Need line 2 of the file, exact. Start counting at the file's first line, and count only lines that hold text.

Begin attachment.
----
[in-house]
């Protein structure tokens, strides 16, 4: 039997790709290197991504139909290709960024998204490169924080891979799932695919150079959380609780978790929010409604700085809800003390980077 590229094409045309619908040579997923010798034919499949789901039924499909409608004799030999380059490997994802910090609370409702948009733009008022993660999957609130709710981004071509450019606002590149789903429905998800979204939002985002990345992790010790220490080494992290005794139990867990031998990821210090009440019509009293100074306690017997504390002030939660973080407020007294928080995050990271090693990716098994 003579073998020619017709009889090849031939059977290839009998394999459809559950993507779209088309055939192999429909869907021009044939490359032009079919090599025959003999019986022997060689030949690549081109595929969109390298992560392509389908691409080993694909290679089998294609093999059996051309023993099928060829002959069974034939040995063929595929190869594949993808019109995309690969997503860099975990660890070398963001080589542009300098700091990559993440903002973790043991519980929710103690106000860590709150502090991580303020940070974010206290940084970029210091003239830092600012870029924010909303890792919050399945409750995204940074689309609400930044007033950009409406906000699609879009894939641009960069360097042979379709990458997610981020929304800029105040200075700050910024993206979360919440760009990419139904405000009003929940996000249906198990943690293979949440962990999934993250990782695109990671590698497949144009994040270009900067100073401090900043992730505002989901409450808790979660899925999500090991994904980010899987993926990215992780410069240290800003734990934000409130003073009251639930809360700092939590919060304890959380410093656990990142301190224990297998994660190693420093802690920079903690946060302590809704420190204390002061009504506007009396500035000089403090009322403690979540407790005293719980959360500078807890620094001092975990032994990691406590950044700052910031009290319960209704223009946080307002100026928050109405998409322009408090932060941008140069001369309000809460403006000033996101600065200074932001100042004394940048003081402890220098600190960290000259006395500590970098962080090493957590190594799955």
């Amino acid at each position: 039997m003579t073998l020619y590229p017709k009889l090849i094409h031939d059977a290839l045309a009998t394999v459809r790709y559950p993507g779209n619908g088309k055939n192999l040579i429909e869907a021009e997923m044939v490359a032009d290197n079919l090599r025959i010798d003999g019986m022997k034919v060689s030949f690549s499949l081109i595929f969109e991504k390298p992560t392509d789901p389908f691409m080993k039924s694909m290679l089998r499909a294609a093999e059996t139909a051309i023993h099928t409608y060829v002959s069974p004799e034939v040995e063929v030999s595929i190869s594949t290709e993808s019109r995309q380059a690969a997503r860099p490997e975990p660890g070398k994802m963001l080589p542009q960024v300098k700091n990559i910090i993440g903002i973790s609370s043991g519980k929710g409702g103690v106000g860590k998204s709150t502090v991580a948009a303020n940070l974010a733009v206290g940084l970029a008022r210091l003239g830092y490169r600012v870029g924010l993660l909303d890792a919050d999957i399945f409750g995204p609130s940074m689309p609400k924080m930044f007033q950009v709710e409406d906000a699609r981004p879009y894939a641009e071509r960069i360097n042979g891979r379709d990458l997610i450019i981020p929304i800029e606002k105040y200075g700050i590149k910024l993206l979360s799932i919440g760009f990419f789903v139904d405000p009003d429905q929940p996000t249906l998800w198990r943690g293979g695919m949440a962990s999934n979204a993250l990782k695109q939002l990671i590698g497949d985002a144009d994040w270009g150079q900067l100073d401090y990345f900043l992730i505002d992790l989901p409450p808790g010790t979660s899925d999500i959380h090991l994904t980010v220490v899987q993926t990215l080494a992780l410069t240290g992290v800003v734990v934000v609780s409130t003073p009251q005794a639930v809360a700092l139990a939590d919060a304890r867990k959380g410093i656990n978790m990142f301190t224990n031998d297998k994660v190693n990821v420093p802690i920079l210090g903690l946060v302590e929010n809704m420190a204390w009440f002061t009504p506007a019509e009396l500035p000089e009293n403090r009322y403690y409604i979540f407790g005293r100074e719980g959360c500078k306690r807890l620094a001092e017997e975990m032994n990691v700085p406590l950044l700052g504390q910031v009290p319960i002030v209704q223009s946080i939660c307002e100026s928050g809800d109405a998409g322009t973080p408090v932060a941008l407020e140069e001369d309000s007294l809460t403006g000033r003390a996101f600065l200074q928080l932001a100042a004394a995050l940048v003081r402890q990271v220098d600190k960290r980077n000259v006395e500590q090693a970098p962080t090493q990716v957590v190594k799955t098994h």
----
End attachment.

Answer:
């Protein structure tokens, strides 16, 4: 039997790709290197991504139909290709960024998204490169924080891979799932695919150079959380609780978790929010409604700085809800003390980077 590229094409045309619908040579997923010798034919499949789901039924499909409608004799030999380059490997994802910090609370409702948009733009008022993660999957609130709710981004071509450019606002590149789903429905998800979204939002985002990345992790010790220490080494992290005794139990867990031998990821210090009440019509009293100074306690017997504390002030939660973080407020007294928080995050990271090693990716098994 003579073998020619017709009889090849031939059977290839009998394999459809559950993507779209088309055939192999429909869907021009044939490359032009079919090599025959003999019986022997060689030949690549081109595929969109390298992560392509389908691409080993694909290679089998294609093999059996051309023993099928060829002959069974034939040995063929595929190869594949993808019109995309690969997503860099975990660890070398963001080589542009300098700091990559993440903002973790043991519980929710103690106000860590709150502090991580303020940070974010206290940084970029210091003239830092600012870029924010909303890792919050399945409750995204940074689309609400930044007033950009409406906000699609879009894939641009960069360097042979379709990458997610981020929304800029105040200075700050910024993206979360919440760009990419139904405000009003929940996000249906198990943690293979949440962990999934993250990782695109990671590698497949144009994040270009900067100073401090900043992730505002989901409450808790979660899925999500090991994904980010899987993926990215992780410069240290800003734990934000409130003073009251639930809360700092939590919060304890959380410093656990990142301190224990297998994660190693420093802690920079903690946060302590809704420190204390002061009504506007009396500035000089403090009322403690979540407790005293719980959360500078807890620094001092975990032994990691406590950044700052910031009290319960209704223009946080307002100026928050109405998409322009408090932060941008140069001369309000809460403006000033996101600065200074932001100042004394940048003081402890220098600190960290000259006395500590970098962080090493957590190594799955």